Because a healthy coast is our best defense.
Our natural habitats are adapted to weather coastal storms, sea level rise and other stressors.
While wetlands can’t protect us from the devastating flooding of a storm like Hurricane Florence, healthy habitats – and good planning – can shield us from some of the worst impacts and can help our communities recover more quickly. The North Carolina Coastal Federation’s Coastal Resilience Initiative strengthens our natural defenses by restoring habitats and protecting our coastal communities.
We are witnessing an increase in the number and severity of storms. That’s exactly what scientists have predicted as an indicator of climate change.
Hurricane Florence’s sustained assault on North Carolina brought record-breaking rainfall, flooding, and devastation to a huge number of communities in its path. In addition to the environmental impacts, our hearts go out to the many people impacted by this storm.
The fall of 2017 was another record-breaking year for hurricanes, with Harvey, Irma and Maria impacting coastal communities on the east coast and Gulf of Mexico. The federation collaborates with sister organizations that restore coastal habitats including the Galveston Bay Foundation outside of Houston and Tampa Bay Watch in Florida. Their experiences – and now ours – confirm what we know to be true: Natural habitats are more resilient to storms, and we need to strengthen our natural defenses here in coastal North Carolina to protect our coastal communities.
In addition to post-hurricane reports from coastal professionals, university researchers in North Carolina have published peer-reviewed papers documenting that properties with bulkheads experienced 93 percent of post-hurricane shoreline damage and had higher maintenance and repair costs than natural shorelines and revetments. Research also demonstrates that natural marshes and living shorelines protected estuarine shorelines from erosion better than bulkheads during Hurricane Matthew last year.
Read these full scientific articles to learn more:
- Hurricane damage along natural and hardened estuarine shorelines: Using homeowner experiences to promote nature-based coastal protection
- Marshes with and without sills protect estuarine shorelines from erosion better than bulkheads during a Category 1 hurricane
Coverage by Coastal Review
- Read Coastal Review’s special coverage as recovery continues.
This is a long-term approach to a long-term challenge — but you can help turn the tide today.
Make your gift today to support the Coastal Resilience Initiative, promoting coastal resiliency and restoring more than 5,000 acres of wetlands over the next three years.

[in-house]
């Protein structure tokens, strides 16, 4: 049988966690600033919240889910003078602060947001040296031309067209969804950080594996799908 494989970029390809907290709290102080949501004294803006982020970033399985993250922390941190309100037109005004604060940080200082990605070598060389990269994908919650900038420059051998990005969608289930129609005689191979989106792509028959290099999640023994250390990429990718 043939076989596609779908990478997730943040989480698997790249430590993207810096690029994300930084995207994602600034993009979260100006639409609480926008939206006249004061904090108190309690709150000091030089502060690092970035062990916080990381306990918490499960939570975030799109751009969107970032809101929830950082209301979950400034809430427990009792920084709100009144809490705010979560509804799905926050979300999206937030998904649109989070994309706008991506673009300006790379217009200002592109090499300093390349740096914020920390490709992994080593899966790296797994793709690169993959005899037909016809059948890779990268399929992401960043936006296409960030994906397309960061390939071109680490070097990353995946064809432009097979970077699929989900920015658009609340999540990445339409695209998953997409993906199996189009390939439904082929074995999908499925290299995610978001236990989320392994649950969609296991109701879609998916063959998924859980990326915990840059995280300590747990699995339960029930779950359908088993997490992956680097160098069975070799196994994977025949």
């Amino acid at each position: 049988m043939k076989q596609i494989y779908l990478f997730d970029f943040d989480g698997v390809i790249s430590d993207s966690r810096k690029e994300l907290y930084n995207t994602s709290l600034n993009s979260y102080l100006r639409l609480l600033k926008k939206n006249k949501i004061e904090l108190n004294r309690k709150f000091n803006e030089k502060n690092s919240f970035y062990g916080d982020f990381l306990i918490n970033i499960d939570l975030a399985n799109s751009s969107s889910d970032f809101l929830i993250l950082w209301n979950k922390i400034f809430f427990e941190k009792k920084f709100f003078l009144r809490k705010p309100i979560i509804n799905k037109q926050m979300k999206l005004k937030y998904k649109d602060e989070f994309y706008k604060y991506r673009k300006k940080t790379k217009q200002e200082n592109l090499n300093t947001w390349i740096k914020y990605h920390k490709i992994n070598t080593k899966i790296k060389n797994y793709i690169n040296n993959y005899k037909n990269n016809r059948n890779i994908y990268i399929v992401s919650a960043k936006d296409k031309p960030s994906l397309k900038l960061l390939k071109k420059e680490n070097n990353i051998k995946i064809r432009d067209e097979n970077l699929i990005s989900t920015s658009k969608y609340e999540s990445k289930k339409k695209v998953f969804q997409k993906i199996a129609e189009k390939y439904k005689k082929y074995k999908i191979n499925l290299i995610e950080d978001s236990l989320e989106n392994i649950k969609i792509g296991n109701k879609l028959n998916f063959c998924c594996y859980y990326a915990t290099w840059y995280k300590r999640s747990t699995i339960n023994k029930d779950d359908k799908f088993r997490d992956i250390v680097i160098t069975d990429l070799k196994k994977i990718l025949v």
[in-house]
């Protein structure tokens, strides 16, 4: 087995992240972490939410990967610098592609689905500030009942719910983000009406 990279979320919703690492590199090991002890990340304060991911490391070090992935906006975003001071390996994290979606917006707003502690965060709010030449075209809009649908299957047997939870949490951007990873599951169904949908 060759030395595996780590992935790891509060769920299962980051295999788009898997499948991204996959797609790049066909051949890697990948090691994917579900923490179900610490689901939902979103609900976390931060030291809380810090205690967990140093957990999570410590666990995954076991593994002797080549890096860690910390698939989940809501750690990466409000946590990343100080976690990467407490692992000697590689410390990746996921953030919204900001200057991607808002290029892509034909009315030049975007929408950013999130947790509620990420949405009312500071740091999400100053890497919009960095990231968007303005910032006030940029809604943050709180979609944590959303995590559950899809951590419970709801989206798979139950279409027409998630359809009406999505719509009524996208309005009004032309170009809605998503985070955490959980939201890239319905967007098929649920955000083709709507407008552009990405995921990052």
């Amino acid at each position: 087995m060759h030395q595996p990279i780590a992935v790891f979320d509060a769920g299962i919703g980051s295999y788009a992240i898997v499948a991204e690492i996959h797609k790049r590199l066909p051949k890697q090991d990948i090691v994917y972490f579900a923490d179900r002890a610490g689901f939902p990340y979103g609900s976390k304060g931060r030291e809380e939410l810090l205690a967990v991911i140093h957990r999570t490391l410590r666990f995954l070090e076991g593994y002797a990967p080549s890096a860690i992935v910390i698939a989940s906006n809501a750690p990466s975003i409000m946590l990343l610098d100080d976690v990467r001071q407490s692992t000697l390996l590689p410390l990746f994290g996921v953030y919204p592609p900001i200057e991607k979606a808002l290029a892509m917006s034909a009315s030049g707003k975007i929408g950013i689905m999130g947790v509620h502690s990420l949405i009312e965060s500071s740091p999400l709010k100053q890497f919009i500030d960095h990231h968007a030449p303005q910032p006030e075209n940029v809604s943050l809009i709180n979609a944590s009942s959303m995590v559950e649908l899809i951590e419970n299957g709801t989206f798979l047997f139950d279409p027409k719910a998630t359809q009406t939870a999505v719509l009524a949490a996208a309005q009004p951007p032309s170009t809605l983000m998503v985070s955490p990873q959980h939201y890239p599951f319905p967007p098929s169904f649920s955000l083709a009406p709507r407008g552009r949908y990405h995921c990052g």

Because a healthy coast is our best defense.
In North Carolina, we’ve lost nearly half our wetlands, according to 2015 estimates. While wetlands can’t stop 10 feet of storm surge from flooding coastal property, they can buffer waves and reduce erosion during smaller storms and before and after the surge hits. Salt and freshwater wetlands throughout the coastal plain can help mitigate flooding during normal storm events. Good planning and retrofitting our watersheds to mimic the natural hydrology can help protect water quality and give water a place to go.
The Coastal Resilience Initiative takes a multi-pronged approach to strengthening our natural defenses by restoring wetland buffers and living shorelines, protecting existing wetlands from illegal destruction, and by working with farmers to convert marginal cropland back into large wetland areas. All of these efforts combined will restore more than 5,000 acres of wetlands over the next three years — more than offsetting our annual losses. The initiative also includes an education and outreach component to increase awareness about the need for resiliency and what we can do at the community, local and state levels.
The initiative includes:
Protect existing wetlands
Watershed restoration plans
Outreach and education
The federation made significant progress on this initiative in 2018 by completing the wetland restoration design on 4,800 acres, installing stormwater retrofits that prevent 7,193,268 gallons of polluted stormwater from entering coastal waters annually and restoring 12 acres of oyster reef and over half a mile of living shorelines. We also held eight continuing education workshops to train others to complete resilience projects and educated over 26,000 people directly through presentations, field events and tours. Our team worked at the community level coastwide to put together plans to restore local watersheds and completed an 18-month collaborative process to develop the new N.C. Shellfish Mariculture Strategic Plan.